How can we narrow this gap before it reaches a crisis point?
According to the third Project Management Job Growth and Talent Gap 2017-27 report commissioned last year by the Project Management Institute (PMI) and undertaken by the Anderson Economic Group (AEG), the global shortage of skilled project managers is growing far faster than was anticipated just four years ago. PMI first reported this trend in 2008, but it grew more significant in 2012 and again this year.
Several factors are at play. First, there has been a dramatic increase in the number of jobs requiring project-oriented skills. According to PMI, the practice is expanding within industries that were traditionally less project-oriented, such as healthcare, publishing, and professional services. In this scenario, the project manager role is critical in guiding organizations through a whole new way of doing things.
In the technology sphere, PMs are needed as new projects constantly spring up to support digital transformation efforts. And increasingly, organizations are connecting the dots between strategy and action, and here the PM plays an important role in outlining expectations and ensuring benefits.
Project managers are known to drive change and innovation in the organizations they serve, and given the speed at which companies must evolve if they wish to remain competitive in the 21st century economy, the project talent of today and tomorrow is at the forefront of substantial opportunity.
The workforce in general is experiencing record attrition rates and retirements. In the United States, in manufacturing, attrition will cause nearly all open positions (97 percent), while in management and professional services just over half the openings (52 percent) will occur for the same reason.
Given this scenario, PMI has seen a large uptick in demand for project talent, especially in rapidly developing economies such as China and India. By 2027, employers will need 87.7 million individuals working in project management oriented roles. In fact, the PMI analysis found that project managers contribute to a nation’s productivity, which supports GDP that in turn contributes to the standard of living. So, the project talent gap could result in a potential loss of some US $207.9 billion in GDP through 2027 for the 11 countries analyzed in PMI’s report.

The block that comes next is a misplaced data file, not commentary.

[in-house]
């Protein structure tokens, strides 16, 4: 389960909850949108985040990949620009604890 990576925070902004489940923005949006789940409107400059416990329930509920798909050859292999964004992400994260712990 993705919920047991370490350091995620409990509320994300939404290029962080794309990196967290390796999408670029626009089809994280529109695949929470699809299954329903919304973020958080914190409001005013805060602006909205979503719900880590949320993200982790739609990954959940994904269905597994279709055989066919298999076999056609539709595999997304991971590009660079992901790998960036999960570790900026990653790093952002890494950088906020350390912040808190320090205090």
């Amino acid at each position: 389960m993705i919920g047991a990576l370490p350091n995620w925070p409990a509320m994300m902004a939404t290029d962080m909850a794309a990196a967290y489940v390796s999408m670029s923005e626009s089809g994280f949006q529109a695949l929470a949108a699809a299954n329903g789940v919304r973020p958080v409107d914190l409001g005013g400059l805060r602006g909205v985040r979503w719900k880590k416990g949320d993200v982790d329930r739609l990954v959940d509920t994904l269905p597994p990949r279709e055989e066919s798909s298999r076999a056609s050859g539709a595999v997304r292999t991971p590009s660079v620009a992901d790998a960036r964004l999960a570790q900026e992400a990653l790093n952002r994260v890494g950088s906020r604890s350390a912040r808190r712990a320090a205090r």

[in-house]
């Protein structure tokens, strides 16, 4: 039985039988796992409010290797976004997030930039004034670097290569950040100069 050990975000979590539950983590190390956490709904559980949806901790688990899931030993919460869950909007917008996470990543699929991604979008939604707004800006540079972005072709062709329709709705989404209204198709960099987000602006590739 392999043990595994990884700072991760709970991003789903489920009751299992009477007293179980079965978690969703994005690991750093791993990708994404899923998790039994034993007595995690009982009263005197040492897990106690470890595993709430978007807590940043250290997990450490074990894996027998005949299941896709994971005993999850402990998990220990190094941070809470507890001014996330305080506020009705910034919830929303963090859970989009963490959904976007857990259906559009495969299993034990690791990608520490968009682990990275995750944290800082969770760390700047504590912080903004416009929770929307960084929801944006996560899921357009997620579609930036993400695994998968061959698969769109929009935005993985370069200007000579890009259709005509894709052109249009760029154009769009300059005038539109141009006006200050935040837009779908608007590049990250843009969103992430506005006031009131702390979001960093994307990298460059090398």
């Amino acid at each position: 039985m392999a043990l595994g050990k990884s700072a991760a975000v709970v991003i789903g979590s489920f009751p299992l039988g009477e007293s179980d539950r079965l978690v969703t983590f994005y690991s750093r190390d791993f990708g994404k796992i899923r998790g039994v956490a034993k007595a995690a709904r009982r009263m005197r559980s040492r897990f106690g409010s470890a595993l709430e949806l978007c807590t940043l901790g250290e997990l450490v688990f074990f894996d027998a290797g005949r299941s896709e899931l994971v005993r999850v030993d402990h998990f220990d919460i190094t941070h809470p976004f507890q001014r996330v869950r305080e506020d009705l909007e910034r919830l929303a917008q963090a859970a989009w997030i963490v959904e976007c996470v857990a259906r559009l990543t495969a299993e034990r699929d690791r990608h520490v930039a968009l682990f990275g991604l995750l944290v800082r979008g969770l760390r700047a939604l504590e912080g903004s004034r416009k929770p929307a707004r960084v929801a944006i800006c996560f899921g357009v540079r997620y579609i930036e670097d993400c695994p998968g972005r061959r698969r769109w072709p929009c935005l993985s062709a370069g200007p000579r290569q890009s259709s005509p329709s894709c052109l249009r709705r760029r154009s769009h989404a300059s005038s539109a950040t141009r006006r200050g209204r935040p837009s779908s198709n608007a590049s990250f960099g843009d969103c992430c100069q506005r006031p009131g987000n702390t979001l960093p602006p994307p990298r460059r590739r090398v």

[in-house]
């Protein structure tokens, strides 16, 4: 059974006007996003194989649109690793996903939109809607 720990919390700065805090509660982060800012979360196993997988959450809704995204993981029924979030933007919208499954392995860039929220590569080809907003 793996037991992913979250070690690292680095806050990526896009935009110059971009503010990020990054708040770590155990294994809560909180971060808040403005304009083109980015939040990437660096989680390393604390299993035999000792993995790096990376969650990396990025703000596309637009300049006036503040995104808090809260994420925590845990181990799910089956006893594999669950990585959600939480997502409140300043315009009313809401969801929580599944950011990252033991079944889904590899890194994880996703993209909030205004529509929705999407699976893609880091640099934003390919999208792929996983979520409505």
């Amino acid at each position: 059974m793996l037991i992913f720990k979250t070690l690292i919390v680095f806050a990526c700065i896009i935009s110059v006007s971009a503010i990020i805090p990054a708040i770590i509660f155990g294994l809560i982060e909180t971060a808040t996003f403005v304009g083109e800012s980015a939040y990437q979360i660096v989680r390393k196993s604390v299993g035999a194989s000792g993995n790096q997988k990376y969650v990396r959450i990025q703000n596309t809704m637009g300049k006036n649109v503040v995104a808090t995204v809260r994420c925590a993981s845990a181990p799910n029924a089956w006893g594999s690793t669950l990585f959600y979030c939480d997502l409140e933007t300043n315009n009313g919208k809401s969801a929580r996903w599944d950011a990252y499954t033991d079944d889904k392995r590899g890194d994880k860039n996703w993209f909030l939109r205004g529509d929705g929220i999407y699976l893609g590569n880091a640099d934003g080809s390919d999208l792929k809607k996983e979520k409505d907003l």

In terms of financial compensation, project managers will be sitting pretty in most countries. In the U.S. in 2017, wages of project management-oriented workers in projected industries were far higher on average than wages of non-project-oriented professionals – a premium of 82 percent – and salaries will continue to rise as demand increases.
So what, if anything, can be done about this? As I talked about on Fast Track earlier this year, former U.S. president Barack Obama took one major step in the right direction. Before leaving office, he signed bill S.155, or the Program Management Improvement and Accountability Act (PMIAA). The PMIAA requires the implementation of established project management strategies to create a more consistent, efficient and effective federal government, as well as the carrying out of policies to correct widespread inefficiencies. If the law works as intended, it will provide a blueprint for all public and private sector organizations to effectively set up and manage their project management.
Organizations can also devise better strategies to source, develop, manage, and retain project management professionals, and can make project management a core competency for rising leaders. Building a relationship with PMI and learning about available resources, training, and certification opportunities will be of great assistance as companies strive to increase their project management bench and capabilities.
What do you think is in store for the project management field?